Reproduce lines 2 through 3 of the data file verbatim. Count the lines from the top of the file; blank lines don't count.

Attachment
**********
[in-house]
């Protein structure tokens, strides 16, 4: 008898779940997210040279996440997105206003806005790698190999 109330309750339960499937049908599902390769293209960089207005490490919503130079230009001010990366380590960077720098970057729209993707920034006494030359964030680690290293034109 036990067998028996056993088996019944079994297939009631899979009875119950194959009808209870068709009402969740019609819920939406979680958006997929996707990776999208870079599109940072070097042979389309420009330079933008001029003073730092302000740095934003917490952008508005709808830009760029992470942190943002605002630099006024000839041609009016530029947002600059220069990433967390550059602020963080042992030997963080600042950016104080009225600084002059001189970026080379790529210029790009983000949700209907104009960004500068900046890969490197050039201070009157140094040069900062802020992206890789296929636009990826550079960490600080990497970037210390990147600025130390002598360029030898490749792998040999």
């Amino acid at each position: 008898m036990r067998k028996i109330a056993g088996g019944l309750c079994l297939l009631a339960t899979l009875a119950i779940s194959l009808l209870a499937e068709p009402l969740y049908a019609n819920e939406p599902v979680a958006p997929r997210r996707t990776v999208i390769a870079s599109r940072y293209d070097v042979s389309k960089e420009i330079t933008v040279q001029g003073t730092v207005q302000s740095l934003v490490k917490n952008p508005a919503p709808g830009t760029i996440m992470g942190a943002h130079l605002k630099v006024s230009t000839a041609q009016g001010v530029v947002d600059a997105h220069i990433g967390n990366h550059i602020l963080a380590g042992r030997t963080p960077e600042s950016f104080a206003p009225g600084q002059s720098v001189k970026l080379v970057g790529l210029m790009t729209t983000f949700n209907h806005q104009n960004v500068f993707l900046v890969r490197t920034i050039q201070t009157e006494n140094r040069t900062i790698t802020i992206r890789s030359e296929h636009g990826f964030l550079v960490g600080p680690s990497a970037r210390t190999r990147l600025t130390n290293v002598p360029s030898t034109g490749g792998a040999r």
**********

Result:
């Protein structure tokens, strides 16, 4: 008898779940997210040279996440997105206003806005790698190999 109330309750339960499937049908599902390769293209960089207005490490919503130079230009001010990366380590960077720098970057729209993707920034006494030359964030680690290293034109 036990067998028996056993088996019944079994297939009631899979009875119950194959009808209870068709009402969740019609819920939406979680958006997929996707990776999208870079599109940072070097042979389309420009330079933008001029003073730092302000740095934003917490952008508005709808830009760029992470942190943002605002630099006024000839041609009016530029947002600059220069990433967390550059602020963080042992030997963080600042950016104080009225600084002059001189970026080379790529210029790009983000949700209907104009960004500068900046890969490197050039201070009157140094040069900062802020992206890789296929636009990826550079960490600080990497970037210390990147600025130390002598360029030898490749792998040999």
């Amino acid at each position: 008898m036990r067998k028996i109330a056993g088996g019944l309750c079994l297939l009631a339960t899979l009875a119950i779940s194959l009808l209870a499937e068709p009402l969740y049908a019609n819920e939406p599902v979680a958006p997929r997210r996707t990776v999208i390769a870079s599109r940072y293209d070097v042979s389309k960089e420009i330079t933008v040279q001029g003073t730092v207005q302000s740095l934003v490490k917490n952008p508005a919503p709808g830009t760029i996440m992470g942190a943002h130079l605002k630099v006024s230009t000839a041609q009016g001010v530029v947002d600059a997105h220069i990433g967390n990366h550059i602020l963080a380590g042992r030997t963080p960077e600042s950016f104080a206003p009225g600084q002059s720098v001189k970026l080379v970057g790529l210029m790009t729209t983000f949700n209907h806005q104009n960004v500068f993707l900046v890969r490197t920034i050039q201070t009157e006494n140094r040069t900062i790698t802020i992206r890789s030359e296929h636009g990826f964030l550079v960490g600080p680690s990497a970037r210390t190999r990147l600025t130390n290293v002598p360029s030898t034109g490749g792998a040999r």